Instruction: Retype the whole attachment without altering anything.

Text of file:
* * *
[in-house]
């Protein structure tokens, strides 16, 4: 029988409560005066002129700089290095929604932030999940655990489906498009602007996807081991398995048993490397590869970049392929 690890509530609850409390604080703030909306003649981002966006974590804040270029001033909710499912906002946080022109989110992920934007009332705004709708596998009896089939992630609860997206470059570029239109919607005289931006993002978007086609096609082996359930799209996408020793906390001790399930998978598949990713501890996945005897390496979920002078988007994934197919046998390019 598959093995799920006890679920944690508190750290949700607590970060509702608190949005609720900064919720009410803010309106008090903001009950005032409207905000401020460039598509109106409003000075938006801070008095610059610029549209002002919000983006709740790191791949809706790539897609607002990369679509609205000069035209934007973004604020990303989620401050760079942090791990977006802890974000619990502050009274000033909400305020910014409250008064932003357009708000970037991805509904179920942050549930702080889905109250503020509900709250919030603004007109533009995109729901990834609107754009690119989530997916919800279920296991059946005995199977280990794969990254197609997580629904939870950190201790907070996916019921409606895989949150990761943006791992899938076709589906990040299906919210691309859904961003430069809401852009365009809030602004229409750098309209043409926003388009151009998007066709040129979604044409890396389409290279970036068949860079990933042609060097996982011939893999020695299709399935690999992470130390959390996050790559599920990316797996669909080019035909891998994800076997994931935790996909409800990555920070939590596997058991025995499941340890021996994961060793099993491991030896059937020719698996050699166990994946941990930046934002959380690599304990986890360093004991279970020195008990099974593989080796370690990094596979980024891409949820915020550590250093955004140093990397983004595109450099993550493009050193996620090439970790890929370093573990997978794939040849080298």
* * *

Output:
[in-house]
């Protein structure tokens, strides 16, 4: 029988409560005066002129700089290095929604932030999940655990489906498009602007996807081991398995048993490397590869970049392929 690890509530609850409390604080703030909306003649981002966006974590804040270029001033909710499912906002946080022109989110992920934007009332705004709708596998009896089939992630609860997206470059570029239109919607005289931006993002978007086609096609082996359930799209996408020793906390001790399930998978598949990713501890996945005897390496979920002078988007994934197919046998390019 598959093995799920006890679920944690508190750290949700607590970060509702608190949005609720900064919720009410803010309106008090903001009950005032409207905000401020460039598509109106409003000075938006801070008095610059610029549209002002919000983006709740790191791949809706790539897609607002990369679509609205000069035209934007973004604020990303989620401050760079942090791990977006802890974000619990502050009274000033909400305020910014409250008064932003357009708000970037991805509904179920942050549930702080889905109250503020509900709250919030603004007109533009995109729901990834609107754009690119989530997916919800279920296991059946005995199977280990794969990254197609997580629904939870950190201790907070996916019921409606895989949150990761943006791992899938076709589906990040299906919210691309859904961003430069809401852009365009809030602004229409750098309209043409926003388009151009998007066709040129979604044409890396389409290279970036068949860079990933042609060097996982011939893999020695299709399935690999992470130390959390996050790559599920990316797996669909080019035909891998994800076997994931935790996909409800990555920070939590596997058991025995499941340890021996994961060793099993491991030896059937020719698996050699166990994946941990930046934002959380690599304990986890360093004991279970020195008990099974593989080796370690990094596979980024891409949820915020550590250093955004140093990397983004595109450099993550493009050193996620090439970790890929370093573990997978794939040849080298």